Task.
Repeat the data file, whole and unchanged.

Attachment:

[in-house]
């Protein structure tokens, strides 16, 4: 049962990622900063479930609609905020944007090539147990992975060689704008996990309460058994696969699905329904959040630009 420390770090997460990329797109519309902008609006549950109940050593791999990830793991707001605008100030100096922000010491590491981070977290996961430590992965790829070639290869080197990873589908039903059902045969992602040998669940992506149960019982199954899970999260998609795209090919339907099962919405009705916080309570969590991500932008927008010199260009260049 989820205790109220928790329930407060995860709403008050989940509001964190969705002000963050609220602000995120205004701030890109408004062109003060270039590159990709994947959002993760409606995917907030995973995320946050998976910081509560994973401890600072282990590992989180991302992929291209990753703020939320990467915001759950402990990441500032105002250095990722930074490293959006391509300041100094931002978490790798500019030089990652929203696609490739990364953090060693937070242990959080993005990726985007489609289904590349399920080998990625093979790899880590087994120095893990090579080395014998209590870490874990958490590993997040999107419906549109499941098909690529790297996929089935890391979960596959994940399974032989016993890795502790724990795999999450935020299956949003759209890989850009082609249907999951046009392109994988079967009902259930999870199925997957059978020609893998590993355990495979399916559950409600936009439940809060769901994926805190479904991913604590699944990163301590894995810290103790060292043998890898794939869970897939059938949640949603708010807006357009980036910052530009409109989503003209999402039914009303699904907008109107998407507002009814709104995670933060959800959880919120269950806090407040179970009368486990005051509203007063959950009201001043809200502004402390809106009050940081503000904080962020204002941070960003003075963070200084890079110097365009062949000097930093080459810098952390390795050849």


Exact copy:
[in-house]
């Protein structure tokens, strides 16, 4: 049962990622900063479930609609905020944007090539147990992975060689704008996990309460058994696969699905329904959040630009 420390770090997460990329797109519309902008609006549950109940050593791999990830793991707001605008100030100096922000010491590491981070977290996961430590992965790829070639290869080197990873589908039903059902045969992602040998669940992506149960019982199954899970999260998609795209090919339907099962919405009705916080309570969590991500932008927008010199260009260049 989820205790109220928790329930407060995860709403008050989940509001964190969705002000963050609220602000995120205004701030890109408004062109003060270039590159990709994947959002993760409606995917907030995973995320946050998976910081509560994973401890600072282990590992989180991302992929291209990753703020939320990467915001759950402990990441500032105002250095990722930074490293959006391509300041100094931002978490790798500019030089990652929203696609490739990364953090060693937070242990959080993005990726985007489609289904590349399920080998990625093979790899880590087994120095893990090579080395014998209590870490874990958490590993997040999107419906549109499941098909690529790297996929089935890391979960596959994940399974032989016993890795502790724990795999999450935020299956949003759209890989850009082609249907999951046009392109994988079967009902259930999870199925997957059978020609893998590993355990495979399916559950409600936009439940809060769901994926805190479904991913604590699944990163301590894995810290103790060292043998890898794939869970897939059938949640949603708010807006357009980036910052530009409109989503003209999402039914009303699904907008109107998407507002009814709104995670933060959800959880919120269950806090407040179970009368486990005051509203007063959950009201001043809200502004402390809106009050940081503000904080962020204002941070960003003075963070200084890079110097365009062949000097930093080459810098952390390795050849």